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War

At home with a poet
War is over for those who want it. War is far from over

June 3, 2003
The Iranian

The poet Ali Mashangian shares some of his notes on the recent war in Iraq:

War brings contradiction. One minute newspapers say: “Bomb, bomb, bomb.” The next: “Roll up, roll up! Ladies and gentlemen, meet Stumpy the boy with no arms. Step up and shake your disbelief, but not his hands – he hasn’t any! Come see the boy with no limbs folks --- alms for the poor, alms for the poor --- alms geddit? Roll up, roll up, take a peek at the freak.”

War goes on while people pay off mortgages. Now with no WMDs found it makes them think: “Gee. Nowhere in the small print did it say that as a result of working to pay off the loan for my home I would cease to care about people being blown to pieces halfway across the world.”

Office tensions, porn channel, STD check, Reiki class, ah yes, life goes on in the West. Coming home from work pick up the evening edition. Brown people among rubble. More brown people more rubble. What is it with brown people and rubble? One follows the other. I've seen the same pictures in Palestine. Where you see brown people, you see rubble.

Saddam under rubble? This war led to some distinctly unsure headlines. Saddam still under rubble says US army chief. Basra falls. Basra falls again. Basra falls for the last time we promise. We will get Saddam, vows Bush. I thought we already got him and Basra fell.

Saddam dead. Saddam will be dead. Chief says Saddam in hiding --- dead. Dead can't hide says Left. Eat shit and die you tree-hugging appeasers, says Right. “But it’s true, the deceased do not hide of their own accord,” says Chomsky.

We appreciate people’s concerns about the distortions of what some might consider fact, says Blair, but the truth is Saddam’s days are numbered. Basra falls again. Baghdad invaded. Museums raided. History eroded. “They don't have their own history so they want to destroy ours,” say the natives. My heart bleeds, says Rumsfeld.

Precision-guided bomb hit the Mansur district. Mansur himself had no idea Saddam was precisely behind, beneath or inside him when he was killed. “I thought I was on my own,” says Mansur. So do fifteen other souls who now wander the streets in search of an answer. If the dead can really haunt I hope they visit the White House. They’ll get past those Arab-proof security checks no problem. And one night, as Bush is sleeping, a whisper: “Hey, George, it’s Mansur.”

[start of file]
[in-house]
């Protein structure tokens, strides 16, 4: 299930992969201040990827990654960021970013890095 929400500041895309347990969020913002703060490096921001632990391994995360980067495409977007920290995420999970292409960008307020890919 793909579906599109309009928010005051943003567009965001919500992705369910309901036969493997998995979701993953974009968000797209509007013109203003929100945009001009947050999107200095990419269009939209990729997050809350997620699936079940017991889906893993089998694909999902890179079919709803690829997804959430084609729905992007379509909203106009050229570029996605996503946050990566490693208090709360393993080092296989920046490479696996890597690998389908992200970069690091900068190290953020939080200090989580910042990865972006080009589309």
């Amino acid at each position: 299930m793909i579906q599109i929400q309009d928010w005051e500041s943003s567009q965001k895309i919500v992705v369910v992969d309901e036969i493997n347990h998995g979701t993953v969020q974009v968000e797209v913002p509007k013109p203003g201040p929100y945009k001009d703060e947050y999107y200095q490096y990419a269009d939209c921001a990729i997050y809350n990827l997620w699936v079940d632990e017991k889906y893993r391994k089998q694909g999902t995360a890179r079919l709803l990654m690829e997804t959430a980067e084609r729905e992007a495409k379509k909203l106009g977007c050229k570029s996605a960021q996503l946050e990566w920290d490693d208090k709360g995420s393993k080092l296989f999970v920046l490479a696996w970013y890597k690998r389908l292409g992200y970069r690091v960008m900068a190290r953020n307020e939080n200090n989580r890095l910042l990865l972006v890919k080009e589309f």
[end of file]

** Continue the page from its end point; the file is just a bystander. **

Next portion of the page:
Right-wing exiles line up to prescribe war. It’s an illness. The White House rears these drones, deployed to legitimise the onslaught against their own people by the US. Ahmed Chalabi and the Middle East experts who lend their support to Bush display no sense of kinship to their own people. They are, after all, people the US owns.

In wartime experts grow on trees. They do, I have seen them in the park. There they are brandishing lies where spring flowers should be. What are you doing up there, I shout. “Don’t you know? I am a Middle East expert”. But why up there, where I can’t reach? “Did no one tell you? We grow on trees.”

This war is driving me insane. You can’t even hug a tree for all the experts in it.
Surveillance is such that soon even sexual technique will be up for scrutiny. “You are under arrest under suspicion of being a terrorist. We were watching you last night, you were grooving like an Arab, and you had his sense of rhythm, his Oriental musk.” No, it is hate that terrorists make, that’s not what I was doing.

War is over for those who want it. War is far from over. The slaughter will continue as long as it is necessary to convince the peanut-brained public that it was legitimate in the first place.

The next Olympics will feature a new sport: the opinion-pole vault. The person with the strongest sense of risk wins. Blair makes a passionate speech, it swings this way. The French say no, it swings that way. One of our boys is killed, watch how it remains erect.

Author

Peyvand Khorsandi is a writer, standup comedian and former publisher of E-RUN magazine in the UK.

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